But more than just making friends I felt like I was part of something bigger than myself. Bigger than my triumphs and struggles as a SAHD. I wanted to support it. I wanted to be part of the group working to normalize the option for dads to take care of their kids.

There are two kinds of SAHDs: those who make a conscious choice to stay at home and those that have it thrust upon them. While it can happen to either group, especially the later group can feel overwhelmed. If their families, their communities, even their churches are telling the it's wrong, if they say you're going against God or nature, you cannot do it, it is easy to feel dishearten and demoralized.

So for those dads, for any dad who stays at home and has felt isolated, who has been told they cannot raise their kids because of their gender, who feel overwhelmed and under appreciated: it is because of those dads I have become active in our at home dads group. It is because of those dads that I want to share my story, my struggles and successes and say, "you can do it." It is for those dads I have decided to blog again.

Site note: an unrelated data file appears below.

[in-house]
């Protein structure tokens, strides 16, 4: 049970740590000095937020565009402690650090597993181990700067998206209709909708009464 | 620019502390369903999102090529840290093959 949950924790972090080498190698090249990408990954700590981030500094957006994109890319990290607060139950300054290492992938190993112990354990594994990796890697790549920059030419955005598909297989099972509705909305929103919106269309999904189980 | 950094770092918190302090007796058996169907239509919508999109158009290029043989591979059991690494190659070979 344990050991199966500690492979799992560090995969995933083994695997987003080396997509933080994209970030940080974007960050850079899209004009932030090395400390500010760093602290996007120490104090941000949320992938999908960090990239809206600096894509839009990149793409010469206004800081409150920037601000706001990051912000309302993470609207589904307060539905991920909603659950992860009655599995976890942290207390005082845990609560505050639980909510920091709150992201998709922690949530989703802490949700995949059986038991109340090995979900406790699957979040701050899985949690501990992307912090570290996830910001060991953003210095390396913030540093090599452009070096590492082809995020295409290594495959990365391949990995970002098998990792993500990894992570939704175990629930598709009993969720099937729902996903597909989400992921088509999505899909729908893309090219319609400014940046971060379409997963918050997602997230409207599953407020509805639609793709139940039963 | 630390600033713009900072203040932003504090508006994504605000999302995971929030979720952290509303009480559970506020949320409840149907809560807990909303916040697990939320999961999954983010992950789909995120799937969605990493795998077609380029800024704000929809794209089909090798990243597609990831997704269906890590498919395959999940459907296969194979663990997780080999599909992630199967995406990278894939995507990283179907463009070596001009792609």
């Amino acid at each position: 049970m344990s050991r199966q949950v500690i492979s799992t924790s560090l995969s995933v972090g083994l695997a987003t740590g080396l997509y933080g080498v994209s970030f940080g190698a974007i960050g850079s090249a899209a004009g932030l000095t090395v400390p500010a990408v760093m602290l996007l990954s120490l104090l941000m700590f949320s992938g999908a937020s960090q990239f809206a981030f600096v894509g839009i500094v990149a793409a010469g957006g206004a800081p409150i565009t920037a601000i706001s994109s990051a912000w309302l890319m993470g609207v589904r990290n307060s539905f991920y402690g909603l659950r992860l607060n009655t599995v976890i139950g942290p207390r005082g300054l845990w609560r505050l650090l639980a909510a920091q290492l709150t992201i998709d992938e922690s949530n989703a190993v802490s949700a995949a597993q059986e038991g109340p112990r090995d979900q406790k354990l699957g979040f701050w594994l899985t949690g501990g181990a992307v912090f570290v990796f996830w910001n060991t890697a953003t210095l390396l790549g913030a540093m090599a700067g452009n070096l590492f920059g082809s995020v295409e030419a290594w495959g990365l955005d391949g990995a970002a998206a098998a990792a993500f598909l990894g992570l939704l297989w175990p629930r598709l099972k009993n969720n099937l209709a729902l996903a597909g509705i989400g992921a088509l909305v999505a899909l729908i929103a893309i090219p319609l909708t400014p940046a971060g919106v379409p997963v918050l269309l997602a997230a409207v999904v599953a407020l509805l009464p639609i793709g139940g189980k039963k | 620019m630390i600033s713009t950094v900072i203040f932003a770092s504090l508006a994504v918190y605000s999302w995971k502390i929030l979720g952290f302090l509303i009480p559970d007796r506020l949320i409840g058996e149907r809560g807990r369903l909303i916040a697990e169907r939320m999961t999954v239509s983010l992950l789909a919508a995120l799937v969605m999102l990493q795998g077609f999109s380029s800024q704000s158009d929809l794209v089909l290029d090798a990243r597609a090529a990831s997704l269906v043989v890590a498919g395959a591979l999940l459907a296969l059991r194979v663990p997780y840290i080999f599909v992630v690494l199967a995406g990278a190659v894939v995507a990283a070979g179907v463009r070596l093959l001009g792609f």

If you are one of those dads I, and a bunch of other guys, want to support you. If you cannot find a dad's group near you I encourage you to join the online community. If you need someone to talk to send me and email or friend me on facebook. If you want to talk by phone I will send you my number. And I encourage you to come to the at home dad convention. Spend an October weekend in Omaha with me and a bunch of other guys doing the same things. Some are just starting their journey as an at home dad and some have years of experience to share. Take a weekend to be part of that community and make some friends you will have for the rest of your life.